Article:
Summer is just around the corner. (Insert happy dance here) It’s time for fun in the sun, outdoor activities, and warm weather. When opening those summer drawers for the first time this season, here are a few things to keep in mind!

For the industrial athlete that works outdoors OR just enjoys spending time outdoors, protection from the sun is key. OSHA points out that radiation from the sun causes premature aging of the skin (think brown spots and saggy skin), wrinkles (no thank you!), cataracts (I’d rather see please), and skin cancer (yikes). 

The amount of damage from sun exposure will depend on the strength of the light (time of the day when the sun is strongest), the amount of time spent in the sun, and whether the skin is protected. We know that one way to cut down on sun exposure is by using sunscreen. However, this can be an endless process of re-application. Easily forgotten and annoying in nature, sunscreen is not always the best choice when you can choose another form of protection that needs no re-application. 

Enter UPF clothing

ALL clothing actually has some protection from the sun’s radiation but not all of it is adequate for protection. Ultraviolet Protection Factor (UPF) indicates the degree to which the sun’s radiation is able to reach your skin. For example, a UPF 50 fabric blocks 98 percent of the sun’s rays. Ideally we want to shoot for at least 30 to 49 UPF for very good protection, and 50+ for excellent protection.

UPF clothing, sun protection

How can you make sure you are wearing something with a high UPF? Some clothing will literally have a UPF label which makes it very easy to determine what protection it offers. But if there is no label, keep these 5 factors in mind when choosing the most protective clothing:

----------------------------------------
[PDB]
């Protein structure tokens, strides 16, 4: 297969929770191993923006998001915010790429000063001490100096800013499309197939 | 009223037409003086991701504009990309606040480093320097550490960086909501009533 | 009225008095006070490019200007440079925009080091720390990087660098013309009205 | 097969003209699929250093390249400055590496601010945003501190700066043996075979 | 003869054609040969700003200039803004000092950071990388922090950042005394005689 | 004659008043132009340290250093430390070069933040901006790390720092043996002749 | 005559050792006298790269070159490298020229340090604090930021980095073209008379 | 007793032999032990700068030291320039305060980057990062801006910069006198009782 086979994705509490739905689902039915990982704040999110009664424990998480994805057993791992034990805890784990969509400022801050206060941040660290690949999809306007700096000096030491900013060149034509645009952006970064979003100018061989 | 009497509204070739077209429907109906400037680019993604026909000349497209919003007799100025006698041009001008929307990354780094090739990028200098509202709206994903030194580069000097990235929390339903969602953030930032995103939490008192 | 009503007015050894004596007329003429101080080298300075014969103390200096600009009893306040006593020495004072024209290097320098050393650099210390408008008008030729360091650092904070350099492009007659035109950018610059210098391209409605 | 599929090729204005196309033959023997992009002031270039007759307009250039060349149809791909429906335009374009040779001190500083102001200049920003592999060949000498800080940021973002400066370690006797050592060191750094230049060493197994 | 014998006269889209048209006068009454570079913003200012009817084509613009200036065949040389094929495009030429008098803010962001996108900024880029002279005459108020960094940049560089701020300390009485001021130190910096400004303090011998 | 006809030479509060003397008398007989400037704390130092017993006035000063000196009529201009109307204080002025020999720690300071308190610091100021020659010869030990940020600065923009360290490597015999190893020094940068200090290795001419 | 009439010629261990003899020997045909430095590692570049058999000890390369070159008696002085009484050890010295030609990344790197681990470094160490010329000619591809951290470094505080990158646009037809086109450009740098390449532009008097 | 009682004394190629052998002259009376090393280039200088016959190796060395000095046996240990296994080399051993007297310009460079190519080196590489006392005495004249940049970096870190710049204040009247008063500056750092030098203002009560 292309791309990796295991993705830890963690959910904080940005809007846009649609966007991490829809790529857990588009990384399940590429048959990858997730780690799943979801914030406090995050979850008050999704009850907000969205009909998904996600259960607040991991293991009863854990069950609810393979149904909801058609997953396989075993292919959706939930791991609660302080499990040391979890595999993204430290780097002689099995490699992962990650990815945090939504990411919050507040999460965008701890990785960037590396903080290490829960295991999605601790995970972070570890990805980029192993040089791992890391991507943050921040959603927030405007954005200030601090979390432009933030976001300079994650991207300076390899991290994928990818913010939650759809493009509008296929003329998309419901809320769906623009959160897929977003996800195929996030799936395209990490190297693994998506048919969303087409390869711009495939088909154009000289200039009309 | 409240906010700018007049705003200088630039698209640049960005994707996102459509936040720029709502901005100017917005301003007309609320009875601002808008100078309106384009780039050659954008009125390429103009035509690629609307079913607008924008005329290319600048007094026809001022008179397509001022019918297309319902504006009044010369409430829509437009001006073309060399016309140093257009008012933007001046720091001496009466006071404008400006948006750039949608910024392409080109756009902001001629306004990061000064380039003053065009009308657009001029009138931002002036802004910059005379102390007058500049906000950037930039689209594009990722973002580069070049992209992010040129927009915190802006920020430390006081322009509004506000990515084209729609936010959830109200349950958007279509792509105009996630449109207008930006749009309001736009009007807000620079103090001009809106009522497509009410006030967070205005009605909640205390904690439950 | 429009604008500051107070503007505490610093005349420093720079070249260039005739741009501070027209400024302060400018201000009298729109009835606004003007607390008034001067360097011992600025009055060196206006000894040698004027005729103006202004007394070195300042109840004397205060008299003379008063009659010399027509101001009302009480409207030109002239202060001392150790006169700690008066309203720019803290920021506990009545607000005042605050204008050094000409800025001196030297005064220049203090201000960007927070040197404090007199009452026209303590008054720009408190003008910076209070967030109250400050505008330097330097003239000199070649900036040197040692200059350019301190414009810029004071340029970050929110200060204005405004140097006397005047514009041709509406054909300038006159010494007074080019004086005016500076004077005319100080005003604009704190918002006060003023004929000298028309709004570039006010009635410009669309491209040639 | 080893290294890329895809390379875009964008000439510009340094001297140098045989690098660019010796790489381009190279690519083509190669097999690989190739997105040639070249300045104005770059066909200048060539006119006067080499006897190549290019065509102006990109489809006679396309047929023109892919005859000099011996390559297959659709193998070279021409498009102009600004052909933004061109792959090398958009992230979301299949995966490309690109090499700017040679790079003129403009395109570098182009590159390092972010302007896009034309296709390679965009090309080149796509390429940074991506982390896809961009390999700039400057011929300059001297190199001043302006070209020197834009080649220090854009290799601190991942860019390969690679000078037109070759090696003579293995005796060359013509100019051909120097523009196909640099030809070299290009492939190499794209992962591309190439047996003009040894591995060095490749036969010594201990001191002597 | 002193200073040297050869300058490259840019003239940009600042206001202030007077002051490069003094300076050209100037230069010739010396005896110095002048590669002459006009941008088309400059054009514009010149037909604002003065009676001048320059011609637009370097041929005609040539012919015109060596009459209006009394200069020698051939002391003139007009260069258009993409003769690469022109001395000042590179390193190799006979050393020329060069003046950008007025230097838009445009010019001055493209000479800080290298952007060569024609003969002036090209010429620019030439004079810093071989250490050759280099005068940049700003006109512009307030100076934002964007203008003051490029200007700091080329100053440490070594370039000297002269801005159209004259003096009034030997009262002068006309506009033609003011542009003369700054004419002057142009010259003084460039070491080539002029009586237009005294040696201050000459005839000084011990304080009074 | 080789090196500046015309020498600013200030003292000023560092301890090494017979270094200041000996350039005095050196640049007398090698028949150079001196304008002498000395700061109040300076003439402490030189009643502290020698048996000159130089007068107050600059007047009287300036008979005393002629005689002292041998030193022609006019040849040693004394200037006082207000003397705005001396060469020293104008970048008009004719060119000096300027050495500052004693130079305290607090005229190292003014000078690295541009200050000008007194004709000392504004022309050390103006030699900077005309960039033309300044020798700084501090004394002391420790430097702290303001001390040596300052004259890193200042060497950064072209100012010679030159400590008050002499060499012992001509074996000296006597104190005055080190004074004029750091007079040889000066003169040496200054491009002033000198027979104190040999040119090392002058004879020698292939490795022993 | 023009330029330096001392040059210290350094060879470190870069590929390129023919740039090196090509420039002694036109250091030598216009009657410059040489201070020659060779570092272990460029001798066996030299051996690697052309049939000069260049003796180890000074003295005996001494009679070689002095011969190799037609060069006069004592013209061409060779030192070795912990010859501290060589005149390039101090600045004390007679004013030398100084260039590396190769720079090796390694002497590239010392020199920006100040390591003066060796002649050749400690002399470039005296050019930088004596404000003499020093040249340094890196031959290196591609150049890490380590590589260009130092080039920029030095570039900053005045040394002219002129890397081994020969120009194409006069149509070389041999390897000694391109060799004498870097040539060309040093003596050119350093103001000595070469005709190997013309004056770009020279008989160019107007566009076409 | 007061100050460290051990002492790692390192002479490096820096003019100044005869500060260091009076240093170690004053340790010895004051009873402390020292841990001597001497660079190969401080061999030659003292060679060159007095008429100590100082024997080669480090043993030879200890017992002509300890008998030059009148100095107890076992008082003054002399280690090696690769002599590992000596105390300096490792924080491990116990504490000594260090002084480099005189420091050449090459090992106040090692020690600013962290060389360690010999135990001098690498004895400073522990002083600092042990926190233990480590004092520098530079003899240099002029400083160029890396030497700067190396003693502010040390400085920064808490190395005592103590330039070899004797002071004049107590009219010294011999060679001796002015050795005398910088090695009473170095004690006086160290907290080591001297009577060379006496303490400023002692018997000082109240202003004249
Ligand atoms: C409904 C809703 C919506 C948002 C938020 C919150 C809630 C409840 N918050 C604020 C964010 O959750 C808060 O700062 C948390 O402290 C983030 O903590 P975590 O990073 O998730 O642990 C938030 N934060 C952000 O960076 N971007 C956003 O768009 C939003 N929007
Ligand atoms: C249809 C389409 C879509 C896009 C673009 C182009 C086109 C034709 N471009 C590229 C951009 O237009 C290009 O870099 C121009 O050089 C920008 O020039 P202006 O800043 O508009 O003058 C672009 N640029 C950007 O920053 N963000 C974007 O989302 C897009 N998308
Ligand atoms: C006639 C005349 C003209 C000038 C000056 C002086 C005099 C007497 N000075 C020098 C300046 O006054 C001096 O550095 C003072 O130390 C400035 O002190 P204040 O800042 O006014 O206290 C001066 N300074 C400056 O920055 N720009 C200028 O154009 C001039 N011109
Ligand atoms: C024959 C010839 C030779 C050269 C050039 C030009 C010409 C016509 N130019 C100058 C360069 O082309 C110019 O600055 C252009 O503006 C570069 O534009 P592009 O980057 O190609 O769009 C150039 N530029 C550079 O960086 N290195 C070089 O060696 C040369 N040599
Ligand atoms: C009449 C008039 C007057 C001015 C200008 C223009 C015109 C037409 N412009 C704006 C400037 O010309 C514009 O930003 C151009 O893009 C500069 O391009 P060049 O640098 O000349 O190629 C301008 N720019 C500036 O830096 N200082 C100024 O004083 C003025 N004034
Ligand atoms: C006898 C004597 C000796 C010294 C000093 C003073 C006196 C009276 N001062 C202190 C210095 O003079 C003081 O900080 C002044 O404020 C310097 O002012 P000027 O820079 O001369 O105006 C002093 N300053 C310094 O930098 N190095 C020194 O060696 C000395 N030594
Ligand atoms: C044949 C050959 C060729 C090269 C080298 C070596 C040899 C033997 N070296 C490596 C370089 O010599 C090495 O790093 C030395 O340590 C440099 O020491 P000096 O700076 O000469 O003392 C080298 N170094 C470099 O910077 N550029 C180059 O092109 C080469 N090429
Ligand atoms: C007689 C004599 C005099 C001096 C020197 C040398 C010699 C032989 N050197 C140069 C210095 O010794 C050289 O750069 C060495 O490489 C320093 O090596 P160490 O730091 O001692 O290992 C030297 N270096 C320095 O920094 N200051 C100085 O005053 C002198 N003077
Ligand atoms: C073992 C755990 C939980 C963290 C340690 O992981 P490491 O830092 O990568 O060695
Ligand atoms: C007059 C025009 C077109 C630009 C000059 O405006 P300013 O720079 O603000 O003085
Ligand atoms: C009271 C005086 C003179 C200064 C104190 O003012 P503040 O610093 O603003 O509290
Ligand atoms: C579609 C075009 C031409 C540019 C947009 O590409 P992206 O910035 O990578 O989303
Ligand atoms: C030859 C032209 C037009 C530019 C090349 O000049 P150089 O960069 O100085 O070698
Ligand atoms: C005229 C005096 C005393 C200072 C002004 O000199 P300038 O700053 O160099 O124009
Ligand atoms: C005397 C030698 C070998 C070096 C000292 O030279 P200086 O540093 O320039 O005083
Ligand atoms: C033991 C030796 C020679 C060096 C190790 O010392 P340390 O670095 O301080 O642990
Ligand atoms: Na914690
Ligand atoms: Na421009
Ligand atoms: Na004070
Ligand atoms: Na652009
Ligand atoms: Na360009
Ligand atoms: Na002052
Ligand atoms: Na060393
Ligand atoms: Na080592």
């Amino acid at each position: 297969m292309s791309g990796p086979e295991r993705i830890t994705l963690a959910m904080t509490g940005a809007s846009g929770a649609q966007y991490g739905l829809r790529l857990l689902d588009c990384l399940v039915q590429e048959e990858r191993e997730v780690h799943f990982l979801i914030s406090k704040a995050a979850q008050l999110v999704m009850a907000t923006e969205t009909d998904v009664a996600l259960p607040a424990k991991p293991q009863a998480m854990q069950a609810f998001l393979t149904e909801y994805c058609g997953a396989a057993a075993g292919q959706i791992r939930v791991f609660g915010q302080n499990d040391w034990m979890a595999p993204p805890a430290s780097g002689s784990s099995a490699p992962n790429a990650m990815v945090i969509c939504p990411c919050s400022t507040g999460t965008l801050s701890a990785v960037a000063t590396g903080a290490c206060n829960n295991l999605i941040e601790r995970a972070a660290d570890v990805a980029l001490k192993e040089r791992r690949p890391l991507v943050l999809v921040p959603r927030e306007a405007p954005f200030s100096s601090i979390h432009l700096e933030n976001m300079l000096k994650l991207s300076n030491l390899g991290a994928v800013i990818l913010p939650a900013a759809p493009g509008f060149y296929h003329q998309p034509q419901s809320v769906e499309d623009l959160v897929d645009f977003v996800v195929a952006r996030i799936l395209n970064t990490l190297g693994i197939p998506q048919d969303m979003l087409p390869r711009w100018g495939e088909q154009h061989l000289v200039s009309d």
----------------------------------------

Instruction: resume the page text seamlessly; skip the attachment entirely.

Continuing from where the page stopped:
1. Clothing Color: A dark or bright color absorbs the sun’s rays rather than allowing them to penetrate through the fabric. Darker colors will have better protection than lighter colors. Often we think that dark is a bad choice because it absorbs the sun’s rays, thus seeming hotter. This can be true but that absorption is part of why the radiation doesn’t make it to your skin. Choose a fabric that wicks sweat away.
  2. Fabric: Tighter woven fabric allows less light to peek through. For example denim, canvas, wool or synthetic fibers, are more protective than sheer, thin, or loosely woven fabric. You can check a fabric’s “sun safety” by holding it up to the light. The more you can see through it, the easier it is for the sun’s rays to reach your skin. If you are working in hot weather, a fabric like denim may not be the best choice because of how heavy the fabric is. However, there are other choices with tightly woven fibers that will be lighter. Denim is only an example of a tightly woven fabric. Use your best judgement when choosing the appropriate fabric for outdoor work. 
  3. Fit: It is better to wear loose-fitting clothing as tight clothing can stretch and reduce the level of protection offered. This is also important when talking about the wear and tear of the fabric. If your clothes are stretched out, so is the fabric which will loosen the fibers and make it easier for the sun to pass through.
  4. Coverage: This one might be a no brainer. Obviously, the more skin your clothing covers, the better your protection. Whenever possible, choose long-sleeved shirts and long pants that fully cover your skin.
  5. Be Prepared: Regardless of the UPF, if your clothing gets stretched or wet, it will lose some of its protection. This is particularly true when the fabric becomes more transparent, thus exposing your skin to more UV light.

Oh…and don’t forget a hat! The most common types of skin cancer often appear on the head and neck. A wider brim will cover more area. You may want to think about an attachment to your hat or hard hat to protect the back of your neck as well. 

sun protection, neck, construction